Caught Short in Rate Hike : Rush on 2 Stamp Finds Post Office Unable to Deliver

Times Staff Writer

Tightly clutching her fistful of letters, Marta Spooner joined the end of a 30-minute-long post office stamp line Tuesday and put in her own 2-cents' worth about the latest postal rate increase.

"This is worse than Christmas," the Canoga Park woman complained. "I'm stuck with a long wait here; I'm stuck with a batch of 20-cent stamps at home. And, to top it off, these are all bills I'm here to mail."

Spooner was among thousands of San Fernando Valley residents who found they were in line for a licking as the price of a first-class letter increased to 22 cents, the first increase since 1981.

At least five Valley post offices ran out of 2-cent stamps as postal patrons flocked in to buy to extra postage to go with their old 20-cent stamps.

3 Million Distributed

Postal officials said more than 3 million of the 2-cent stamps were distributed to Valley post offices and substations, and a similar number was available for distribution starting today.

About 410,000 22-cent commemorative stamps honoring composer Jerome Kern have also been sent to Valley post offices, along with the 1.7 million green-eagle-decorated "D" stamps that postal officials have decreed are also worth 22 cents.

Patrons were sent away grumbling from the Woodland Hills post office when a hand-printed sign was posted on the front door to apologize for the lack of 2-cent stamps.

"It means I can't mail this letter," said Glenda Patton. "I've already put a 20-cent stamp on it. I'm not going to put another one on. I'm not going to give the post office 18 cents. I'll wait."

Jackie Jacquet, a secretary at a Woodland Hills finance office, made two futile trips to the post office for 2-cent stamps. "I need six rolls of them. I've got five rolls of 20-cent stamps I've got to use up."

In the crowded lobby of the main Van Nuys post office, postal technician Tom Buell was struggling to keep a coin-operated stamp machine filled with short strips of 2-cent stamps.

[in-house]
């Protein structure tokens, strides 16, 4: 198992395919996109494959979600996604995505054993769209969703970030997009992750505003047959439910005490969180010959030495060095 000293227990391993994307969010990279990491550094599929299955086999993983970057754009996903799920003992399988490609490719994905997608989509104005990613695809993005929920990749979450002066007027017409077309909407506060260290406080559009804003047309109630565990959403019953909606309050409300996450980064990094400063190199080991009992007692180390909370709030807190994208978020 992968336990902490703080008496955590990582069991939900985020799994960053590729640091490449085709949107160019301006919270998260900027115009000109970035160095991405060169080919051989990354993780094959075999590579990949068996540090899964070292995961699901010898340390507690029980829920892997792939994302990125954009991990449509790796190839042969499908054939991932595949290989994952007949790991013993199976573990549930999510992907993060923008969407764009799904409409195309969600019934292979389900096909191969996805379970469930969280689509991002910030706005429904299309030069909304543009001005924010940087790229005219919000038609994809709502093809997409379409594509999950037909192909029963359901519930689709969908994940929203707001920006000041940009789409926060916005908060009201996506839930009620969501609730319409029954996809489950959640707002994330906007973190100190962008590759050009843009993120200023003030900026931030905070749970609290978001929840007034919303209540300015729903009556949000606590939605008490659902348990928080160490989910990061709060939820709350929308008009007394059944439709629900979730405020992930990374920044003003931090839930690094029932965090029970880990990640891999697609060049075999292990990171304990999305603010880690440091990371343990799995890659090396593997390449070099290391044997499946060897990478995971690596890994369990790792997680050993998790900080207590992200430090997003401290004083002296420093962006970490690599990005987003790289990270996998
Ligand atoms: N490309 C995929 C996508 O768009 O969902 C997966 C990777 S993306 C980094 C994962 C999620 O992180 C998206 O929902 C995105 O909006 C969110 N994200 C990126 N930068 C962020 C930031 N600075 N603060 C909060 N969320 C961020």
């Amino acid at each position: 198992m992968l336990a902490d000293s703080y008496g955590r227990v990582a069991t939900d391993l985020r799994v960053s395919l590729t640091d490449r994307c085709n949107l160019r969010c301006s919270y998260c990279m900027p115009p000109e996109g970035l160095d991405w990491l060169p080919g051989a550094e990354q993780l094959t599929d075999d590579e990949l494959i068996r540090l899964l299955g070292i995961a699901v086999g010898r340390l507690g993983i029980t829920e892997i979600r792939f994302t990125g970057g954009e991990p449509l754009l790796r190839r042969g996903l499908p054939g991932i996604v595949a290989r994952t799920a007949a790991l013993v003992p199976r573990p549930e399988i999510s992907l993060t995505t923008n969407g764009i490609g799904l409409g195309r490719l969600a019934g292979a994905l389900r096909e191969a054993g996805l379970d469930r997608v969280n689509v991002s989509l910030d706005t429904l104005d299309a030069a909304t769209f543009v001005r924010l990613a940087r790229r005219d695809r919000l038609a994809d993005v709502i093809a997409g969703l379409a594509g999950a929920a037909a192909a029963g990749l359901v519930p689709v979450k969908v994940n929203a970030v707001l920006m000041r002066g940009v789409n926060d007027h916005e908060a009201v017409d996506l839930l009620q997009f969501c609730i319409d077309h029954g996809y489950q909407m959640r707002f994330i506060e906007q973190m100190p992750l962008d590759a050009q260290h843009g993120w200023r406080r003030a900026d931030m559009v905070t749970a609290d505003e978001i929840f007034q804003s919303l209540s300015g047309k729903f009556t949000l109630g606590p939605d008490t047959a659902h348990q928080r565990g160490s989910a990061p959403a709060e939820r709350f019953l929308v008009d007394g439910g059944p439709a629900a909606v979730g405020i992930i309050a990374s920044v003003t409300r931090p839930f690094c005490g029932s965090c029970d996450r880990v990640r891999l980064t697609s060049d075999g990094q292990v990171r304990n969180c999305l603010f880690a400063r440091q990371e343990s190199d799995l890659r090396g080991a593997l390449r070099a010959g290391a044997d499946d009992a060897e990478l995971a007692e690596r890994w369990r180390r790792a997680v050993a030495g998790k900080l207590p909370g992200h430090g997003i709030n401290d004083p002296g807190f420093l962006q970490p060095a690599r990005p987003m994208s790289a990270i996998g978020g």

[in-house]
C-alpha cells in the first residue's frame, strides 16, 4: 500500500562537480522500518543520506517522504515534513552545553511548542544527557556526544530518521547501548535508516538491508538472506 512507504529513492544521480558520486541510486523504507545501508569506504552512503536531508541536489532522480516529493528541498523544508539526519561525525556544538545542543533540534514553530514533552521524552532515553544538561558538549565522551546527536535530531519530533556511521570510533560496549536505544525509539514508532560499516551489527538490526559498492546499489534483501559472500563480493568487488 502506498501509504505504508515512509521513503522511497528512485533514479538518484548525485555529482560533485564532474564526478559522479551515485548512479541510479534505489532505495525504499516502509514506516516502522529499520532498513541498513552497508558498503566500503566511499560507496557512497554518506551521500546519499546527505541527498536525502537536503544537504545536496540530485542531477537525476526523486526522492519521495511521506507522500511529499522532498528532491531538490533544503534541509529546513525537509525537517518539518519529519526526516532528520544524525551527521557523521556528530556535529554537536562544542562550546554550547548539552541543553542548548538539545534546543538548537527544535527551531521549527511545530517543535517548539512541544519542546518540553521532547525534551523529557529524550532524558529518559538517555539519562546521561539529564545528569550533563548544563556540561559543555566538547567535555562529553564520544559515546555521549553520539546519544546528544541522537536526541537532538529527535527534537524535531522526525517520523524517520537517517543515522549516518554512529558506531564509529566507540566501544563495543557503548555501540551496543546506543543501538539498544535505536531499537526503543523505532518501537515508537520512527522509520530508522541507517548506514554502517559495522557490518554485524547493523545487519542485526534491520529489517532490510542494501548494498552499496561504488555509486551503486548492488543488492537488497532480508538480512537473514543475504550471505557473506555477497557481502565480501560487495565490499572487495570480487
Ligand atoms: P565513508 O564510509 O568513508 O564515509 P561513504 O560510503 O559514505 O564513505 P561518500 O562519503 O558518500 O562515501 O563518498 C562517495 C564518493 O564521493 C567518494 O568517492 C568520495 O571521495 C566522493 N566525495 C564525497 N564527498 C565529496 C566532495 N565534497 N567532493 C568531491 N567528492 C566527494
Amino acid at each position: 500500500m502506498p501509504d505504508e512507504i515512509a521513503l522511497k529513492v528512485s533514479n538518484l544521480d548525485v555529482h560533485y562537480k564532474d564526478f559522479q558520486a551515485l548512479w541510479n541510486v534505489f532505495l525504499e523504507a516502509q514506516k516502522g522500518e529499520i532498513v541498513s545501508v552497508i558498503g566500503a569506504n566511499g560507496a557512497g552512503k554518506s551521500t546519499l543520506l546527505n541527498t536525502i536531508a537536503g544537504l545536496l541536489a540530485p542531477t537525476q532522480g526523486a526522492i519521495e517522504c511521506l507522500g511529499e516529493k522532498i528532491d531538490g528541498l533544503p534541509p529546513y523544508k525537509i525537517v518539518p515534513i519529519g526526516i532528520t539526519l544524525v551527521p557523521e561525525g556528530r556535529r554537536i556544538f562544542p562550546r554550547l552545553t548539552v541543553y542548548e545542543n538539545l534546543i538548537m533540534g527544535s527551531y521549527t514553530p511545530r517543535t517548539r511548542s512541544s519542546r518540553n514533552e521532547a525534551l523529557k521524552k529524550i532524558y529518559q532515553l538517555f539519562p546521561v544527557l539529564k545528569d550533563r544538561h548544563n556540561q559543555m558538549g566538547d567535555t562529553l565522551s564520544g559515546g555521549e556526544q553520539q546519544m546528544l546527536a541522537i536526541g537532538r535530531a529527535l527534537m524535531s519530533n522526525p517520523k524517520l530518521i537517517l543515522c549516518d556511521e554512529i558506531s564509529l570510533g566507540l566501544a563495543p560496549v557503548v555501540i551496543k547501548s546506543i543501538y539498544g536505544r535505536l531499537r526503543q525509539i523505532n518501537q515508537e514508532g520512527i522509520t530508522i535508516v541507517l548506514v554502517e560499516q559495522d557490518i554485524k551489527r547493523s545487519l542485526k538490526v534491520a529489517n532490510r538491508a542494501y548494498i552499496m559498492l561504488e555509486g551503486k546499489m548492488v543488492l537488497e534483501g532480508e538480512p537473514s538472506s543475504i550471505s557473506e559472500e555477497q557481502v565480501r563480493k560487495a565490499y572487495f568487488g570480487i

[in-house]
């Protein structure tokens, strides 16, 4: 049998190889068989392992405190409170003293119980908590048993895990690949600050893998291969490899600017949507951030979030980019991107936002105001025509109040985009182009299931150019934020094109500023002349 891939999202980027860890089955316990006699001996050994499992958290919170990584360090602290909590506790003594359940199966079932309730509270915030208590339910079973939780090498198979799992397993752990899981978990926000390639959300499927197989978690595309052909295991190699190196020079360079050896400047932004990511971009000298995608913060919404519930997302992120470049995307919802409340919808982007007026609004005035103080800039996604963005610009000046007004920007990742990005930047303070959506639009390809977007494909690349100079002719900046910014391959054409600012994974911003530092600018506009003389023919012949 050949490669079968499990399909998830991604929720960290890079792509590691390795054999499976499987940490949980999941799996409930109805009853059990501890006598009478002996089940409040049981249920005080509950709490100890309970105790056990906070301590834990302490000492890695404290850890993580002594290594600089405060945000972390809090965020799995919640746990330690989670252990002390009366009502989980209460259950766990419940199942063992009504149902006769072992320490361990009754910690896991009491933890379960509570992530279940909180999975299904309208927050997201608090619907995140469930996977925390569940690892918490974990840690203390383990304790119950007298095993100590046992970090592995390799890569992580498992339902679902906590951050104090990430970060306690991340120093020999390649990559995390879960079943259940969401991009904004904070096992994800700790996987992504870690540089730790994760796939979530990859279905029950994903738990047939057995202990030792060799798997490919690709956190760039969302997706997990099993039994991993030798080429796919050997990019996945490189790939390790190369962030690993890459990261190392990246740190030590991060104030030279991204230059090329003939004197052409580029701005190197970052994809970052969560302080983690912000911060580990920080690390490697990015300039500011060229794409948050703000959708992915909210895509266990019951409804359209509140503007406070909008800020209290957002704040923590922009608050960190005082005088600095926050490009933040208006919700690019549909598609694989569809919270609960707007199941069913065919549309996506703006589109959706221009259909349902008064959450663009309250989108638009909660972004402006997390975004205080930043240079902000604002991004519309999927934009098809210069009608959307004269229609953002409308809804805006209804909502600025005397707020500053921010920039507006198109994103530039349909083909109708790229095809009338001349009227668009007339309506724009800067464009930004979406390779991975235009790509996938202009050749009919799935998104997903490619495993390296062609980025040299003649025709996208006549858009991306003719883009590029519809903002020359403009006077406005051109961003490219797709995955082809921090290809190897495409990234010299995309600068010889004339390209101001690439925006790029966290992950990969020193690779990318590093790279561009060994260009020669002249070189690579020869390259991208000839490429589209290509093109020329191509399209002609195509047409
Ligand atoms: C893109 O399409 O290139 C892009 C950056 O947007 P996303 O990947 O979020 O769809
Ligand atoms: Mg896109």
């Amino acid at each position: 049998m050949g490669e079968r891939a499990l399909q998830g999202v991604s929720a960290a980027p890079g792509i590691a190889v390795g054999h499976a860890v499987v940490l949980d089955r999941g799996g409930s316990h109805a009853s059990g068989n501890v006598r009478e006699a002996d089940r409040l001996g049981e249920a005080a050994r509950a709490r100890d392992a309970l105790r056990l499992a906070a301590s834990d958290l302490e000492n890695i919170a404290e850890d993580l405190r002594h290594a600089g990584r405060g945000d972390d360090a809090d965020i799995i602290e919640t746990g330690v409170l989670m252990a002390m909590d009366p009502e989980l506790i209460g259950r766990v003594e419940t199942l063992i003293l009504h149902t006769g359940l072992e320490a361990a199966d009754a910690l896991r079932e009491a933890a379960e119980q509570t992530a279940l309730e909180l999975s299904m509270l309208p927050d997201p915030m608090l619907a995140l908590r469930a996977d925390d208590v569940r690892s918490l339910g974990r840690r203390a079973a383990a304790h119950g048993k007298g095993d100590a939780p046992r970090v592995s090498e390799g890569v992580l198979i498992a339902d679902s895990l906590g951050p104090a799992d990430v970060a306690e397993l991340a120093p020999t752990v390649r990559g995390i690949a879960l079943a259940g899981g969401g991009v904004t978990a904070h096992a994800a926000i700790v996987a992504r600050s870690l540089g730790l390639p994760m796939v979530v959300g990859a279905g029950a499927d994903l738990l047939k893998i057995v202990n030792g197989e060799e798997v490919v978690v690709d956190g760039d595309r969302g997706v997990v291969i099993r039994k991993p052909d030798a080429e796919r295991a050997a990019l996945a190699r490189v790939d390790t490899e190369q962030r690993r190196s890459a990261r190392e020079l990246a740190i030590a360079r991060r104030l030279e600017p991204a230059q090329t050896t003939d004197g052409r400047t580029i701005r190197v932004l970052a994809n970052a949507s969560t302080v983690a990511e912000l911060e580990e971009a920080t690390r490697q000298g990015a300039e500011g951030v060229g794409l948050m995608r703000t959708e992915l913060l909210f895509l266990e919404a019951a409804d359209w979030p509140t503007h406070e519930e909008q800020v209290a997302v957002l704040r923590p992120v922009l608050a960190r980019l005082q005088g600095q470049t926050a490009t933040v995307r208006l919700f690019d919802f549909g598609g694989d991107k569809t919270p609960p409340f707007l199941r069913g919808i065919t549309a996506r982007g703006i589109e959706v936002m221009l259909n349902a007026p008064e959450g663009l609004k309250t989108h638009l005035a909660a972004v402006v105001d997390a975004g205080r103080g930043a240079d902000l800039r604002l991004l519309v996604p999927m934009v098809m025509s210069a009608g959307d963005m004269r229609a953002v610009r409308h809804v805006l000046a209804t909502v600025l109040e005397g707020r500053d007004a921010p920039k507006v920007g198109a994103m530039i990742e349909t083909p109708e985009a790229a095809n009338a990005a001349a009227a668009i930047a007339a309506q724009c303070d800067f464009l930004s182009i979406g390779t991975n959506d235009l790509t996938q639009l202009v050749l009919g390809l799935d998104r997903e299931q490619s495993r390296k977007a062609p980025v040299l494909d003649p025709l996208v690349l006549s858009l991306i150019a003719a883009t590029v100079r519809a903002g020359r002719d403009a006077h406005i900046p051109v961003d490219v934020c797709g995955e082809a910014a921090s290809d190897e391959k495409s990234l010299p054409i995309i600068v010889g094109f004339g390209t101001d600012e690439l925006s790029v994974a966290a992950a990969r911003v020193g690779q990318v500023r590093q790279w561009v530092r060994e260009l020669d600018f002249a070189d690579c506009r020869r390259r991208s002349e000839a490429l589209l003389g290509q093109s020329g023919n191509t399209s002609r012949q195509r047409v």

"Twenty-two cent stamps are difficult when machines only take nickels, dimes or quarters. We can give a 1-cent stamp as change, but sometimes people will just paste them on the front of the machine because they don't really want them," he said.

Postal officials expect the rate increase to increase revenues by $1.8 billion a year. Officials said they had no "practical options" to a higher rate because they are required by law to break even.

Local postal administrators promised that Tuesday's stamp shortages and long lines were only temporary.

"We were caught unaware. We had customers who normally buy only four stamps at at time buying 200," said Pacoima Postmaster Leon Washington. "We've had these stamps for a month and a half, but people waited until after the rate change took effect to start buying them."

Jean Roberson, in charge of stamp inventories for all Valley post offices, called Tuesday's rush for stamps "strange" because the new rates were well-publicized in advance.

"Every office I talked to had lines going out the door," she said. "I'm surprised that everybody seemed to wait. It's been hard keeping ahead of the demand today."

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